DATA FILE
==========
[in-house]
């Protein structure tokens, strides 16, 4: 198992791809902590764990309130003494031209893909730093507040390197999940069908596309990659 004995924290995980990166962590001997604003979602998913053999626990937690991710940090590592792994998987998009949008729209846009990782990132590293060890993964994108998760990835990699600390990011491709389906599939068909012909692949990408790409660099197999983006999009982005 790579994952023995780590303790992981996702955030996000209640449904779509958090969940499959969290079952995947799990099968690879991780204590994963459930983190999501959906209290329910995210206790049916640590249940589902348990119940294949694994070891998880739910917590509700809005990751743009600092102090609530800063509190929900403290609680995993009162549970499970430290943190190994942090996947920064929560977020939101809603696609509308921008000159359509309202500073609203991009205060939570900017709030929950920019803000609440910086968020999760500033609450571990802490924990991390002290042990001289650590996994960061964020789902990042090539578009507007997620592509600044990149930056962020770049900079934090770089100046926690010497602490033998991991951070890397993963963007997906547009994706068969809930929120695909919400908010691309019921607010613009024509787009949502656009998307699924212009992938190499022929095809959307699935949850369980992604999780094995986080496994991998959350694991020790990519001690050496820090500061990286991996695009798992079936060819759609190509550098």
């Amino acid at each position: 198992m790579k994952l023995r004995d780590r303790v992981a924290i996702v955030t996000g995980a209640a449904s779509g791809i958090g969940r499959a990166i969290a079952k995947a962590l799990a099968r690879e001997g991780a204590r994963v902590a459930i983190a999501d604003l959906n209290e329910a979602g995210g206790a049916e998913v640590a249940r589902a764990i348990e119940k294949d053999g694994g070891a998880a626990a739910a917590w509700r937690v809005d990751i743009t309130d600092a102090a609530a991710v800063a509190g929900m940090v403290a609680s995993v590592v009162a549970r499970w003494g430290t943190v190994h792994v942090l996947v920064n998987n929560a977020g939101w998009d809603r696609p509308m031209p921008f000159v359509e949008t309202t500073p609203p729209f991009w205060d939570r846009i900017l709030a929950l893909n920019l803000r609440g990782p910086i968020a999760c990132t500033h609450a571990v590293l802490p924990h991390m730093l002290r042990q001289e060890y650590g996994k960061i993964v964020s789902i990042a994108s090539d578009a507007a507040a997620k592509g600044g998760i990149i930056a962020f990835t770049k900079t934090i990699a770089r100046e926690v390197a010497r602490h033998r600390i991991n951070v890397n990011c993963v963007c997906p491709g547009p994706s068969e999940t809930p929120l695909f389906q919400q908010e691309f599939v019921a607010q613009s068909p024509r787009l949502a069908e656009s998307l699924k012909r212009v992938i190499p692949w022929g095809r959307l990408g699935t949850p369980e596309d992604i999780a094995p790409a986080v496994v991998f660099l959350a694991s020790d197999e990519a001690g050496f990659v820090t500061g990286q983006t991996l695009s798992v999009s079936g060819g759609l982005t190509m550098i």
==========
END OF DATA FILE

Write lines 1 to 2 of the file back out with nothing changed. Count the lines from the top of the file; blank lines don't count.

[in-house]
């Protein structure tokens, strides 16, 4: 198992791809902590764990309130003494031209893909730093507040390197999940069908596309990659 004995924290995980990166962590001997604003979602998913053999626990937690991710940090590592792994998987998009949008729209846009990782990132590293060890993964994108998760990835990699600390990011491709389906599939068909012909692949990408790409660099197999983006999009982005 790579994952023995780590303790992981996702955030996000209640449904779509958090969940499959969290079952995947799990099968690879991780204590994963459930983190999501959906209290329910995210206790049916640590249940589902348990119940294949694994070891998880739910917590509700809005990751743009600092102090609530800063509190929900403290609680995993009162549970499970430290943190190994942090996947920064929560977020939101809603696609509308921008000159359509309202500073609203991009205060939570900017709030929950920019803000609440910086968020999760500033609450571990802490924990991390002290042990001289650590996994960061964020789902990042090539578009507007997620592509600044990149930056962020770049900079934090770089100046926690010497602490033998991991951070890397993963963007997906547009994706068969809930929120695909919400908010691309019921607010613009024509787009949502656009998307699924212009992938190499022929095809959307699935949850369980992604999780094995986080496994991998959350694991020790990519001690050496820090500061990286991996695009798992079936060819759609190509550098």